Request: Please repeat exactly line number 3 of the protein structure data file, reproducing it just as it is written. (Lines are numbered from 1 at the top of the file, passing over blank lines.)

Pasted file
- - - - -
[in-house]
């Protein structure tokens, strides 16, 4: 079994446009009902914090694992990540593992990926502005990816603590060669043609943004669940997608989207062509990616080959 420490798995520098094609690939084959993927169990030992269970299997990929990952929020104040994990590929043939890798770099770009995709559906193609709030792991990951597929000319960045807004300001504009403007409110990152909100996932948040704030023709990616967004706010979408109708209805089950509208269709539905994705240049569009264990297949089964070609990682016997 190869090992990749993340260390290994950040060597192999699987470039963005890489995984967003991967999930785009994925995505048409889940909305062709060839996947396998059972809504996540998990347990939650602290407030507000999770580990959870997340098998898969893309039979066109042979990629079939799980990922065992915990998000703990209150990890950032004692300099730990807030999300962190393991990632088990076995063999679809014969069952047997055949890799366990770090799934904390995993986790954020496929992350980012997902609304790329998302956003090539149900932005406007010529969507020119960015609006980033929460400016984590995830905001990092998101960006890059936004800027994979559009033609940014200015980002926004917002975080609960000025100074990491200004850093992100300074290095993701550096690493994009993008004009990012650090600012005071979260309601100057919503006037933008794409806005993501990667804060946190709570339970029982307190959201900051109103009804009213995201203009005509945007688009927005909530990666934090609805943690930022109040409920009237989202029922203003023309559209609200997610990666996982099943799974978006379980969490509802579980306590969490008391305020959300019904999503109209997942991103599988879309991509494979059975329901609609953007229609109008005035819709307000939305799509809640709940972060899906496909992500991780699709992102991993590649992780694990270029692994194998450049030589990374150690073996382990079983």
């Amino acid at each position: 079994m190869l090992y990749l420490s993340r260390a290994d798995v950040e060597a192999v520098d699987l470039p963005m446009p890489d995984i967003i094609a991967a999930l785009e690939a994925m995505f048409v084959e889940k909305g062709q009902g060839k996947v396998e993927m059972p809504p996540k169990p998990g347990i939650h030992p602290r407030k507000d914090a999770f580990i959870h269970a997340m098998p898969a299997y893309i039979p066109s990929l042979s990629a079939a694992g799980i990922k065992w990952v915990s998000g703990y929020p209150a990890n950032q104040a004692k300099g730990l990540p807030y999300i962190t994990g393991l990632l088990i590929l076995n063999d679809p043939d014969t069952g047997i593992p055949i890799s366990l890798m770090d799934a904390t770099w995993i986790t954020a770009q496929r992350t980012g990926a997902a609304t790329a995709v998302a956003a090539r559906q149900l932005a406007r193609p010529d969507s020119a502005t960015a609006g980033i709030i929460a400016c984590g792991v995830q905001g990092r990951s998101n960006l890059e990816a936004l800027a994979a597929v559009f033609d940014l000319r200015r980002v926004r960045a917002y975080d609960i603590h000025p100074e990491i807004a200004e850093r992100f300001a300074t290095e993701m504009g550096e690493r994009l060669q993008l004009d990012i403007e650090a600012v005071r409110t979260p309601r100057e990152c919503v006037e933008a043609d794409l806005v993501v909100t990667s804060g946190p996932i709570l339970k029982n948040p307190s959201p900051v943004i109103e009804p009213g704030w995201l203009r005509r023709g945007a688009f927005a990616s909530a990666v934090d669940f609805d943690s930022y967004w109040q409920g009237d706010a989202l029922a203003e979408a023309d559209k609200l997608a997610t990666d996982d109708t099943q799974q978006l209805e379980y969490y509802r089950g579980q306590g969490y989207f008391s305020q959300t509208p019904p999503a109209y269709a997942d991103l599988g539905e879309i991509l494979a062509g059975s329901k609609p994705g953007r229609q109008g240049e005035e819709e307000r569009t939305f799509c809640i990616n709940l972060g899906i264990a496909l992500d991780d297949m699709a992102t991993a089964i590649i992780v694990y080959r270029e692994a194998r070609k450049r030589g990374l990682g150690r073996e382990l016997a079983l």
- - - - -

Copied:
């Amino acid at each position: 079994m190869l090992y990749l420490s993340r260390a290994d798995v950040e060597a192999v520098d699987l470039p963005m446009p890489d995984i967003i094609a991967a999930l785009e690939a994925m995505f048409v084959e889940k909305g062709q009902g060839k996947v396998e993927m059972p809504p996540k169990p998990g347990i939650h030992p602290r407030k507000d914090a999770f580990i959870h269970a997340m098998p898969a299997y893309i039979p066109s990929l042979s990629a079939a694992g799980i990922k065992w990952v915990s998000g703990y929020p209150a990890n950032q104040a004692k300099g730990l990540p807030y999300i962190t994990g393991l990632l088990i590929l076995n063999d679809p043939d014969t069952g047997i593992p055949i890799s366990l890798m770090d799934a904390t770099w995993i986790t954020a770009q496929r992350t980012g990926a997902a609304t790329a995709v998302a956003a090539r559906q149900l932005a406007r193609p010529d969507s020119a502005t960015a609006g980033i709030i929460a400016c984590g792991v995830q905001g990092r990951s998101n960006l890059e990816a936004l800027a994979a597929v559009f033609d940014l000319r200015r980002v926004r960045a917002y975080d609960i603590h000025p100074e990491i807004a200004e850093r992100f300001a300074t290095e993701m504009g550096e690493r994009l060669q993008l004009d990012i403007e650090a600012v005071r409110t979260p309601r100057e990152c919503v006037e933008a043609d794409l806005v993501v909100t990667s804060g946190p996932i709570l339970k029982n948040p307190s959201p900051v943004i109103e009804p009213g704030w995201l203009r005509r023709g945007a688009f927005a990616s909530a990666v934090d669940f609805d943690s930022y967004w109040q409920g009237d706010a989202l029922a203003e979408a023309d559209k609200l997608a997610t990666d996982d109708t099943q799974q978006l209805e379980y969490y509802r089950g579980q306590g969490y989207f008391s305020q959300t509208p019904p999503a109209y269709a997942d991103l599988g539905e879309i991509l494979a062509g059975s329901k609609p994705g953007r229609q109008g240049e005035e819709e307000r569009t939305f799509c809640i990616n709940l972060g899906i264990a496909l992500d991780d297949m699709a992102t991993a089964i590649i992780v694990y080959r270029e692994a194998r070609k450049r030589g990374l990682g150690r073996e382990l016997a079983l």